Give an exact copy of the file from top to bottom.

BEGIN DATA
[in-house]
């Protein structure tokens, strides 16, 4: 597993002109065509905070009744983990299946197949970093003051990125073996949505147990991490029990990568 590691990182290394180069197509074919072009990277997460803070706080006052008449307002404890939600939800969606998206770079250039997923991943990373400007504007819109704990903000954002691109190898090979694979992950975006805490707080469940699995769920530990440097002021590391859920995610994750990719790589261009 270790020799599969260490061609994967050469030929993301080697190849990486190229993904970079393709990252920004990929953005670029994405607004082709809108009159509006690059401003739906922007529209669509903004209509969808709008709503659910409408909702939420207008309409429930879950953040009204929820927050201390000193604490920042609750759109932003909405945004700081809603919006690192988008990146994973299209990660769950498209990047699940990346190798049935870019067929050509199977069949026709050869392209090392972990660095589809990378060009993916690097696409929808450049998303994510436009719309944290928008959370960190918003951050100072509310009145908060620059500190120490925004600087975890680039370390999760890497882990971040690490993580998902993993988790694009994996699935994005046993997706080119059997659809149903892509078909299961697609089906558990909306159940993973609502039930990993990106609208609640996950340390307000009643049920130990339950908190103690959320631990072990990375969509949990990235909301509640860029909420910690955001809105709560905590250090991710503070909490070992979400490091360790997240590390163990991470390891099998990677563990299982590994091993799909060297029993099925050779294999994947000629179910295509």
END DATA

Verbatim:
[in-house]
């Protein structure tokens, strides 16, 4: 597993002109065509905070009744983990299946197949970093003051990125073996949505147990991490029990990568 590691990182290394180069197509074919072009990277997460803070706080006052008449307002404890939600939800969606998206770079250039997923991943990373400007504007819109704990903000954002691109190898090979694979992950975006805490707080469940699995769920530990440097002021590391859920995610994750990719790589261009 270790020799599969260490061609994967050469030929993301080697190849990486190229993904970079393709990252920004990929953005670029994405607004082709809108009159509006690059401003739906922007529209669509903004209509969808709008709503659910409408909702939420207008309409429930879950953040009204929820927050201390000193604490920042609750759109932003909405945004700081809603919006690192988008990146994973299209990660769950498209990047699940990346190798049935870019067929050509199977069949026709050869392209090392972990660095589809990378060009993916690097696409929808450049998303994510436009719309944290928008959370960190918003951050100072509310009145908060620059500190120490925004600087975890680039370390999760890497882990971040690490993580998902993993988790694009994996699935994005046993997706080119059997659809149903892509078909299961697609089906558990909306159940993973609502039930990993990106609208609640996950340390307000009643049920130990339950908190103690959320631990072990990375969509949990990235909301509640860029909420910690955001809105709560905590250090991710503070909490070992979400490091360790997240590390163990991470390891099998990677563990299982590994091993799909060297029993099925050779294999994947000629179910295509």